BVH is sole Californian team at Arizona wrestling tournament

Junior+Ricardo+Castillo+buds+heads+with+an+opponent+from+Mater+Dei+during+one+of+the+many+matches+on+Dec.+12th.+The+match+ended+with+the%0ABarons+taking+the+win+with+a+score+of+66-10.
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BVH is sole Californian team at Arizona wrestling tournament

Junior Ricardo Castillo buds heads with an opponent from Mater Dei during one of the many matches on Dec. 12th. The match ended with the
Barons taking the win with a score of 66-10.

Junior Ricardo Castillo buds heads with an opponent from Mater Dei during one of the many matches on Dec. 12th. The match ended with the Barons taking the win with a score of 66-10.

Kara Barragan

Junior Ricardo Castillo buds heads with an opponent from Mater Dei during one of the many matches on Dec. 12th. The match ended with the Barons taking the win with a score of 66-10.

Kara Barragan

Kara Barragan

Junior Ricardo Castillo buds heads with an opponent from Mater Dei during one of the many matches on Dec. 12th. The match ended with the Barons taking the win with a score of 66-10.

Rachel Elliott and Adam Benchekroun

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On Dec. 20 and 21, Bonita Vista High’s (BVH) varsity wrestling team will compete as the only Californian team at the Mountain View Marana Duals wrestling tournament in Tucson, Arizona. The other competing schools are primarily from Texas, New Mexico and Arizona, making the BVH wrestling team an outlier. 

“It’s a two day tournament. The first day will be our team competing against all these other teams to see who has the best high school team at that particular tournament.  The following day will be the individual tournament where the top three wrestlers from all the weight classes will [have a] face-off [to see] who’s the best individual in those weight classes,” head coach Joe Marcotte said.

Given the circumstances, BVH wrestling will have eyes on them throughout the tournament, seeing as they will be standing out as Californians. Being the only team from California means that proper preparation is necessary in order to ensure a satisfactory performance.

“Today, [Dec. 11, 2019], we did a round robin session of live wrestling where we had groups of four and they all took turns wrestling each other as if it was a live match. We kept a super high intensity and real high pace,” Marcotte said. “Coming out of practice right now, sweating off four or five pounds, it’s just another wrestling session. We’re getting ready.”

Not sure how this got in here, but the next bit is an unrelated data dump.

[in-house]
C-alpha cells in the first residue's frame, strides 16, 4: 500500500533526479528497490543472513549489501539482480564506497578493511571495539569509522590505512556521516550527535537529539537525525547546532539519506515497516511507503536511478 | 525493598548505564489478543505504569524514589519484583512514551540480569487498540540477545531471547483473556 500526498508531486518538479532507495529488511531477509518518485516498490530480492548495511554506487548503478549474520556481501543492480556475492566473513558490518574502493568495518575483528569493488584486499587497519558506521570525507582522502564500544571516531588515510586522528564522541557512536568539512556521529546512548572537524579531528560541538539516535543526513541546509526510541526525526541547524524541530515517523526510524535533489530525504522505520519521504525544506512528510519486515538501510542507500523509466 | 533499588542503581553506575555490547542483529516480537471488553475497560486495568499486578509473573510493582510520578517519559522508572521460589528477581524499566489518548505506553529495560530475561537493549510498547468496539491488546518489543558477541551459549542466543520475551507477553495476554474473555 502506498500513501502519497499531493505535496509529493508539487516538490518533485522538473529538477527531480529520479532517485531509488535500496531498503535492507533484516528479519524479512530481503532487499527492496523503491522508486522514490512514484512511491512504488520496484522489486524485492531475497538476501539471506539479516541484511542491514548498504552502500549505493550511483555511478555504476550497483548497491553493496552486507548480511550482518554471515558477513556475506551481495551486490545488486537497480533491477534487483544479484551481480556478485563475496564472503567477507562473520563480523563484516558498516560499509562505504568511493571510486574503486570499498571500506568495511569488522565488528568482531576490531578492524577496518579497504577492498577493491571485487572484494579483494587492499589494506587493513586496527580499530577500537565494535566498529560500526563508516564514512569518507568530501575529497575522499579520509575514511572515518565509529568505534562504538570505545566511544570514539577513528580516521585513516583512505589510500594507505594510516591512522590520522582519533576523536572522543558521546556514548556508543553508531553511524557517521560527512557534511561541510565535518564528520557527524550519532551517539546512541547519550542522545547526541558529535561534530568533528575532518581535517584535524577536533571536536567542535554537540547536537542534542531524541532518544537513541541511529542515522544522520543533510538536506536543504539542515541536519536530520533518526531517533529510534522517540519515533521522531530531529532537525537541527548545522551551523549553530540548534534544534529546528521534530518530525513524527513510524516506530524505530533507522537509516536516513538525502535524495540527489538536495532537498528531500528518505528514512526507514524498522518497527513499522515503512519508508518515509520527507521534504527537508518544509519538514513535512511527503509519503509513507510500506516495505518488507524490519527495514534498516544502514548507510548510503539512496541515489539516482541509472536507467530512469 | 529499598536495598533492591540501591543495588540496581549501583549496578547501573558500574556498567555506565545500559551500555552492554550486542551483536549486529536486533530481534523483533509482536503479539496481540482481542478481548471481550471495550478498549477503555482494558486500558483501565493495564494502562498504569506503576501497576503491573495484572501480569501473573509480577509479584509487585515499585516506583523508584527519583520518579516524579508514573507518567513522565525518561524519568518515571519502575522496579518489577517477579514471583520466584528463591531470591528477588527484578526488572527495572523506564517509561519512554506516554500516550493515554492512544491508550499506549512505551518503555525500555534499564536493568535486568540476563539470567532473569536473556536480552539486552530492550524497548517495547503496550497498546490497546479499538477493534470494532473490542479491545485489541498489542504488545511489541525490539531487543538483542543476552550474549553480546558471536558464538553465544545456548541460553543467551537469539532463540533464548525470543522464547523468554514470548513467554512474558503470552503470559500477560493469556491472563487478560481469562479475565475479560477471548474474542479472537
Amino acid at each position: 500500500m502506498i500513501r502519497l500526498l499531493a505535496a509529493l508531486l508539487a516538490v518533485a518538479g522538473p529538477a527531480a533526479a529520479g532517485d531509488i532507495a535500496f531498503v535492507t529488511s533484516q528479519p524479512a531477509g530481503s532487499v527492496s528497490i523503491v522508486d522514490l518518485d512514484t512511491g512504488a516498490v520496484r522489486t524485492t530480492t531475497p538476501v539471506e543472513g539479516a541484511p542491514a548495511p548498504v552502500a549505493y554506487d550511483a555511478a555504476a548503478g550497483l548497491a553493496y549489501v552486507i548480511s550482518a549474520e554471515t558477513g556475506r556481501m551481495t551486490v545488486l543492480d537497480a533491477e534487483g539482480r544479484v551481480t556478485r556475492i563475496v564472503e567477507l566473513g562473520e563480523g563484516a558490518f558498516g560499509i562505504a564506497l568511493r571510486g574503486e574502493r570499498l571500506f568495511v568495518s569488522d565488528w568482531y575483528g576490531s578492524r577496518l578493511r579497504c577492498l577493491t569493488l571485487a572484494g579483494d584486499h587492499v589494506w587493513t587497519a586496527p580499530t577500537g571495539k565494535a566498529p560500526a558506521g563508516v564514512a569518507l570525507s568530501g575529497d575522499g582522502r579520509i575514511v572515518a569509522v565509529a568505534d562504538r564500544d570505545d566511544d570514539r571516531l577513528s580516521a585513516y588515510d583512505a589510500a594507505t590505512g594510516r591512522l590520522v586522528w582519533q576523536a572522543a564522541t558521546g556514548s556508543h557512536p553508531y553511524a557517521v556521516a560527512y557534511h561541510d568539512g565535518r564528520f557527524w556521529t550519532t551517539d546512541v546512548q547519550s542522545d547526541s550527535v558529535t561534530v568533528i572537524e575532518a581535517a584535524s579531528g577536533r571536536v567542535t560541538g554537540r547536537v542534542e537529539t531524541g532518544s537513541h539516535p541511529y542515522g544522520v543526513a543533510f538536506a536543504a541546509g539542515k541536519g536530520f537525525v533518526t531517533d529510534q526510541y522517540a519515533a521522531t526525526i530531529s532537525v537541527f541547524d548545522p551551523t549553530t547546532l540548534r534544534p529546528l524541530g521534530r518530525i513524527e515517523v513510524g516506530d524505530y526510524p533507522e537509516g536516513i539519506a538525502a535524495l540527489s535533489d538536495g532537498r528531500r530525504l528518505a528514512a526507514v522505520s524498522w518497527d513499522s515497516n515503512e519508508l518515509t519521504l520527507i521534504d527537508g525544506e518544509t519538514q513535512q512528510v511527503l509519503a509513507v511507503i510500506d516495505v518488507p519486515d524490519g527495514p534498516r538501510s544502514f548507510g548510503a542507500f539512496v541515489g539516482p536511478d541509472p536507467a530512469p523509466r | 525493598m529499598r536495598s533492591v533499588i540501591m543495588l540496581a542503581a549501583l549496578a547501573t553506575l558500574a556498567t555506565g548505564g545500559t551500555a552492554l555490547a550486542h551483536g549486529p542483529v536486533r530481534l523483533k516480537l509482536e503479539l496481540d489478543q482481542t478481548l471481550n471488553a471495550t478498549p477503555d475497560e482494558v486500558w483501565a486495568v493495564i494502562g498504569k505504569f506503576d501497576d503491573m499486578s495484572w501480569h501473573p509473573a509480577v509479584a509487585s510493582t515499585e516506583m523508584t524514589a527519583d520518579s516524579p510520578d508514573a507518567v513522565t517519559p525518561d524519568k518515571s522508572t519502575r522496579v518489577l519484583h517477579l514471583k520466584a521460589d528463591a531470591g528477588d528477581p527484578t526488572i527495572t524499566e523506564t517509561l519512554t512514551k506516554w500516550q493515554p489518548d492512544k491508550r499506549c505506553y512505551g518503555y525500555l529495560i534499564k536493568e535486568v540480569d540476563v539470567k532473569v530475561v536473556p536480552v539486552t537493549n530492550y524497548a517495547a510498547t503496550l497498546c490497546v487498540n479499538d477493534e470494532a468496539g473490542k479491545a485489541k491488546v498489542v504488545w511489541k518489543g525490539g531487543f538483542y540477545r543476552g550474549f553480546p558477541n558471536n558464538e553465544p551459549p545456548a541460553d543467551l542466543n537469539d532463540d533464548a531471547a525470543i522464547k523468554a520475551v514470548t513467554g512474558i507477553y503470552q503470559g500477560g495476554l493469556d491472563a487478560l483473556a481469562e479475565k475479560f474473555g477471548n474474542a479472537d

After the intensive training and working out to strengthen their muscles, wrestlers’ work and preparation for the match is not done. One of the main ways BVH wrestlers and all wrestlers alike prepare for tournaments like these is by sticking to a carefully planned diet. Wrestlers must qualify for their weight class before each tournament. More often than not, this means scaling back some pounds. 

“I stay really lean with what I eat,” varsity wrestler and sophomore Nathan Merghart said. “A lot of it is diet based; we’re not intaking as much calories as we burn so we can drop weight.  I’ll wear a few extra sweatshirts during practice so I can sweat off more water weight.”

Losing weight is one of the most difficult and demanding aspects of wrestling, according to Merghart. Historically, wrestlers were expected to lose large amounts of weight over a short period of time, a practice called “weight cutting.” Nathan Merghart’s mother, Kristen Merghart, explains that while she is excited to go to Arizona with the team to support, the journey the team took to prepare was beyond difficult.

“[The team does] heavy practices [after school]; they practice for two and a half hours. The coach walks them through each match and tells them what to do. All while doing this work out, they’re preparing to lose weight. A lot boys will put on extra sweats and run a couple miles and just avoid water [to reduce the chances of gaining any more wait]. It’s hard because you’re literally starving and working out to make weight,” K. Merghart said.

Despite the difficulty of weight cutting and the endless training for the tournaments, Marcotte expresses his excitement for the tournament and his goals for the team.

“I kind of have a motto in the room. It’s ‘never stop wrestling’ and that’s really all I care about. The wins and loses aren’t as important as their growth mentally and their ability to give their best [performance] on the matt,” Marcotte said.